No stunning sunrise but a whitish sky, it was snowy all night and rainy all day. I found my way down to the motionless river, mostly ice and snow covered. I was doubtful crossing rivers due to some loud breaking ice. I passed many locked hut until I found a wooden bivvy with nothing inside, at least I had a dry night. Temperature increased but my middle layer was humid. I got cold and my feet burnt all night in my sleeping bag – I'd prefer them frozen! That didn't slow me down but took my sweet dreams away.
I left the bivvy to go at higher altitude, where I thought I could freeze dry my clothes and walk on snow confidently. Contrariwise, I fell into snow holes several times while walking up a stream. Getting my snowshoes out was a pain in the ass. Once on the saddle, strong wind and rain was against me. I kept going south, warm enough but wet to the bones. It was getting dark so I walked down a bit, looking for weaker wind. I finally found a well exposed spot for the night.
When I raised my tent, it literally flew away.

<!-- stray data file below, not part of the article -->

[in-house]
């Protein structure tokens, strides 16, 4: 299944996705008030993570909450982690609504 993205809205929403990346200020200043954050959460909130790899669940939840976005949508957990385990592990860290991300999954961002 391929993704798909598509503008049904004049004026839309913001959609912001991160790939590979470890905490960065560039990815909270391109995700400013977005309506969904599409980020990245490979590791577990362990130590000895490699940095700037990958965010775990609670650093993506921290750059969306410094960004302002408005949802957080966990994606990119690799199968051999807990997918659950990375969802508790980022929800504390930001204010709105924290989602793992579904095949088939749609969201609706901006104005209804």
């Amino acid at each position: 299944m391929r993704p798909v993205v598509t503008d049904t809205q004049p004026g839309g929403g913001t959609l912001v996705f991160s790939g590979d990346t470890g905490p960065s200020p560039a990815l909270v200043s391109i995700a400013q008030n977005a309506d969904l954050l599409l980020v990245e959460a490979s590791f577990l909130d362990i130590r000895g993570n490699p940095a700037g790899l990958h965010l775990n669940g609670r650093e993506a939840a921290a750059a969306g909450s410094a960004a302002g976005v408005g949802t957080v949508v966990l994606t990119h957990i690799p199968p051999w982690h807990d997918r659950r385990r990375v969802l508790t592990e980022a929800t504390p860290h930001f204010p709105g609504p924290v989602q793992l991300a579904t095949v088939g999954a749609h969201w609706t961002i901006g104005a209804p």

I was holding it with my mitten and did the mistake not to pitch it before – when the wind just blow over – because it is faster to proceed that way – in normal conditions. I quickly put my snowshoes back onto my boots while watching my tent literally rolling through the icy tarn like a tumbleweed, ran toward my tent flying up hill and... caught it, walked back to my spot, and pitched all the tent pegs and guy lines. I spent the next two hours taking the water out with the quarter of a brand new sponge I cut to save space and weight (don't laugh! I do regret the cut!) I realised later on that a brand new synthetic sponge doesn't work and that snow absorbs water more efficiently anyway.
I managed to cook a yummy couscous in my tent and sleep in my still dry sleeping bag.